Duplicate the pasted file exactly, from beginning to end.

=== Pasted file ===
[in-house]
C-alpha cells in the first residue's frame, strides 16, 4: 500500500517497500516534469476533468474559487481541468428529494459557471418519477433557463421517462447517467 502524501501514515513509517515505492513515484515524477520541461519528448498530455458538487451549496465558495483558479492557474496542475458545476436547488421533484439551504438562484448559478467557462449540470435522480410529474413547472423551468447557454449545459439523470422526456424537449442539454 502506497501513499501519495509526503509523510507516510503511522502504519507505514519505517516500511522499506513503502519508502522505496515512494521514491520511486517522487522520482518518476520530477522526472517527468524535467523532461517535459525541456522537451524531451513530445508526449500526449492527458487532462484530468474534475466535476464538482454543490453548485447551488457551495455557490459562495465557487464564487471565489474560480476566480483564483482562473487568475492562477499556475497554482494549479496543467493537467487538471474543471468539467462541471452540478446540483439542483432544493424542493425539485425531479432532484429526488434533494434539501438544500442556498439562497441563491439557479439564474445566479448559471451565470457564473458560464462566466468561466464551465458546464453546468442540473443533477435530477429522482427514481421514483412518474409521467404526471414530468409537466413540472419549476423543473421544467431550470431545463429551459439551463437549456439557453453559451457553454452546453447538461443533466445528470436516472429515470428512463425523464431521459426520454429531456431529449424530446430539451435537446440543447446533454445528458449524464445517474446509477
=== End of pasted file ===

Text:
[in-house]
C-alpha cells in the first residue's frame, strides 16, 4: 500500500517497500516534469476533468474559487481541468428529494459557471418519477433557463421517462447517467 502524501501514515513509517515505492513515484515524477520541461519528448498530455458538487451549496465558495483558479492557474496542475458545476436547488421533484439551504438562484448559478467557462449540470435522480410529474413547472423551468447557454449545459439523470422526456424537449442539454 502506497501513499501519495509526503509523510507516510503511522502504519507505514519505517516500511522499506513503502519508502522505496515512494521514491520511486517522487522520482518518476520530477522526472517527468524535467523532461517535459525541456522537451524531451513530445508526449500526449492527458487532462484530468474534475466535476464538482454543490453548485447551488457551495455557490459562495465557487464564487471565489474560480476566480483564483482562473487568475492562477499556475497554482494549479496543467493537467487538471474543471468539467462541471452540478446540483439542483432544493424542493425539485425531479432532484429526488434533494434539501438544500442556498439562497441563491439557479439564474445566479448559471451565470457564473458560464462566466468561466464551465458546464453546468442540473443533477435530477429522482427514481421514483412518474409521467404526471414530468409537466413540472419549476423543473421544467431550470431545463429551459439551463437549456439557453453559451457553454452546453447538461443533466445528470436516472429515470428512463425523464431521459426520454429531456431529449424530446430539451435537446440543447446533454445528458449524464445517474446509477